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With ‘Monsters University,’ Has Pixar Lost Its Street Cred?

With 'Monsters University,' Has Pixar Lost Its Street Cred?

In the early days of Pixar, the company’s use of computer-generated animation was ahead of its time. When that novelty wore off, it became progressive in other ways. With the thematic depth and layered humor that carried it through an unprecedented run of universally beloved hits, Pixar supplanted Steven Spielberg as the preeminent source of smart popular cinema, even coming close to outdoing Disney’s decade-spanning animated legacy with its complex range of characters. Then Disney bought Pixar, and the distinctly post-modern Pixar touch slowly turned into a modern Disney one.

Once upon a time, in a land that now looks so magical it could have been dreamed up, Pixar carried the virtues of an independent studio that delivered brainy alternatives to simplistic studio-produced animation. Whether exploring the end of humanity in “Wall-E” or the frustrations of the nuclear family in “The Incredibles,” Pixar assailed society’s mythologies and fears within a pop culture context in a fashion that at times almost felt subversive. By contrast,  “Monsters University,” the latest Pixar offering, charms in an excessively familiar way that illustrates a troublesome eventuality: Pixar has lost its edge.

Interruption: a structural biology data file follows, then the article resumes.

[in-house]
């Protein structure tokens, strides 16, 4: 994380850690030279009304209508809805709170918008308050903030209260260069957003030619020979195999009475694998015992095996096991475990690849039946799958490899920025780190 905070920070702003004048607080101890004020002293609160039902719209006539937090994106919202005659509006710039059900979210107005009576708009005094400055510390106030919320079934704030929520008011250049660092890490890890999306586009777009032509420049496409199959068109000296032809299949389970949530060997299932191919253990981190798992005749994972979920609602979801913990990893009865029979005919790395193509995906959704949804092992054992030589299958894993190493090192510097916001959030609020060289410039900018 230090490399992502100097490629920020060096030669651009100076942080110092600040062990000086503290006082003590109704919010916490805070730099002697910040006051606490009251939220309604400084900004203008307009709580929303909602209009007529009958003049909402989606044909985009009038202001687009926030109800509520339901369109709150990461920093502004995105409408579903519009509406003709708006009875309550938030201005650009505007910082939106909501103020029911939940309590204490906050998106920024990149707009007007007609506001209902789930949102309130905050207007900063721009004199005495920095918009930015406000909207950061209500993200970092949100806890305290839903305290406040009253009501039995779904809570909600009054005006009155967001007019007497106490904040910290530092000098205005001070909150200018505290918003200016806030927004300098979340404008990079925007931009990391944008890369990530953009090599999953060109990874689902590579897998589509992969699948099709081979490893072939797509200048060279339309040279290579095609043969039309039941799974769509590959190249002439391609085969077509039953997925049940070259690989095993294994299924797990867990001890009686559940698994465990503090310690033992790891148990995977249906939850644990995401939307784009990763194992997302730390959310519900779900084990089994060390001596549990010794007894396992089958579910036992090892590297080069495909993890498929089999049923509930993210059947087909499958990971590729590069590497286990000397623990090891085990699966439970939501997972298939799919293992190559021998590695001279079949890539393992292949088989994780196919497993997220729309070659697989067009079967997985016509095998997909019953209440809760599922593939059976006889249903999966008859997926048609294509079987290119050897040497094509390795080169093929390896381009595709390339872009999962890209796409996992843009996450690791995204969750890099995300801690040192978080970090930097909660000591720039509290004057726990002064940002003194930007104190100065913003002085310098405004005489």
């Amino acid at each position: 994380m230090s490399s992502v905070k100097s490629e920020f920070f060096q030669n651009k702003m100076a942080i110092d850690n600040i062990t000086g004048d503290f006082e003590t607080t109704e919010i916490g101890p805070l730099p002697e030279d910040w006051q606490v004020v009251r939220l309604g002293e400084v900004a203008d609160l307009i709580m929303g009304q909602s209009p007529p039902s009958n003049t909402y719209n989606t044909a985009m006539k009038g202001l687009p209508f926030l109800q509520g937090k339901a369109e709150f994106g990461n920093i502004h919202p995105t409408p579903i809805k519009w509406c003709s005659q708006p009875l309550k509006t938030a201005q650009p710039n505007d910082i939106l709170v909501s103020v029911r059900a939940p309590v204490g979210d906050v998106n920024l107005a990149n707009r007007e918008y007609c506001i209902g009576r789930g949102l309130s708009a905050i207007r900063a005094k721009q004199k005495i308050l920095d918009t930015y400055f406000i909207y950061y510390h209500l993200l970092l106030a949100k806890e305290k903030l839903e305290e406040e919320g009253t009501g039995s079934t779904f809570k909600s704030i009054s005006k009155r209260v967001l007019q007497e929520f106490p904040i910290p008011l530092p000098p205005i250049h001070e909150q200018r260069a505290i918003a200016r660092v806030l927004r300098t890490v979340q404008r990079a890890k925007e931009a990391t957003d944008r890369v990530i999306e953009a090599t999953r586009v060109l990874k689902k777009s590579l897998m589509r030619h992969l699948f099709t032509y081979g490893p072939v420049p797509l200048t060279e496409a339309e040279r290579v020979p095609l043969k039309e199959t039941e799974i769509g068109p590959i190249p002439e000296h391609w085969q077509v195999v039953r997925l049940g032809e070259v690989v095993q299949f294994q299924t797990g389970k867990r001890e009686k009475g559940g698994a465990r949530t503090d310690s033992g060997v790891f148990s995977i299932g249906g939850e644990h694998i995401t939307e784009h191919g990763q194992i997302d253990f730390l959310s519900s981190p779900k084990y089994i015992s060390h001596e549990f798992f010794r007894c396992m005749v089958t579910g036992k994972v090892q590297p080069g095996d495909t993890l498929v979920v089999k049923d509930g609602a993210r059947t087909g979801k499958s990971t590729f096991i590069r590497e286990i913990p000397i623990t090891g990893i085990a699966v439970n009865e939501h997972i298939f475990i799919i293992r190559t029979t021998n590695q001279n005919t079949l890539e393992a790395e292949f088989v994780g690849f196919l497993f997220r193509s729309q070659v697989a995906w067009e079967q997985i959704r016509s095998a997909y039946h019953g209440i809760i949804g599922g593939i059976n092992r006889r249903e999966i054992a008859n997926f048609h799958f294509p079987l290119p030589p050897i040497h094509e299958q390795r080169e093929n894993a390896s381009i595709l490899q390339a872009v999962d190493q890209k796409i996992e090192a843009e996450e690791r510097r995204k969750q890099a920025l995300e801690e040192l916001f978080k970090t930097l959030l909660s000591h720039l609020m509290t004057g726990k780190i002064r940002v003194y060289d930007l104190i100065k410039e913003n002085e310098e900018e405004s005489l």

As it has devolved into less of a disruptive force, the company got safe. Two years ago, “Cars 2” could have been written off as an anomaly (because “Cars” was a weak Pixar effort anyway), but then came last year’s “Brave,” an innocuous children’s fairy tale that carried plenty of wholesome value in its unconventionally assertive princess but lacked the searing wit and complex subtext associated with most previous efforts.

Well, they say three makes a trend. “Monsters University,” a prequel to the supremely imaginative “Monsters Inc.,” fills in the background of those characters with a tame, cheery origin story that lacks the original’s crackling wit, not to mention its stealthy satire of corporate bureaucracy. Capably directed by Dan Scanlon, “Monsters University” delivers a very basic, factory-certified animated adventure.

And yet it made me laugh. As a fan of the one-eyed scare strategist Mike Wazowski (Billy Crystal) and furry blue beast Sully (John Goodman), I eagerly gawked at the characters’ youthful iterations along with the rest of the crowd at the preview screening I attended over the weekend, where diehard “Monsters Inc.” fans quoted the original to each other moments before the lights went down. We know that one day these guys will team up to form the best monsters in the business of scaring children at night and collecting the energy of their screams to power their alternate world. Their journey is secondary. The movie reaches its most lovable highs in the opening scene, when an adorable middle school version of Mike goes on a field trip to Monsters Inc. and steals his way behind one of the dimension-crossing doors that lead to the bedrooms of sleeping children to watch an adult monster at work.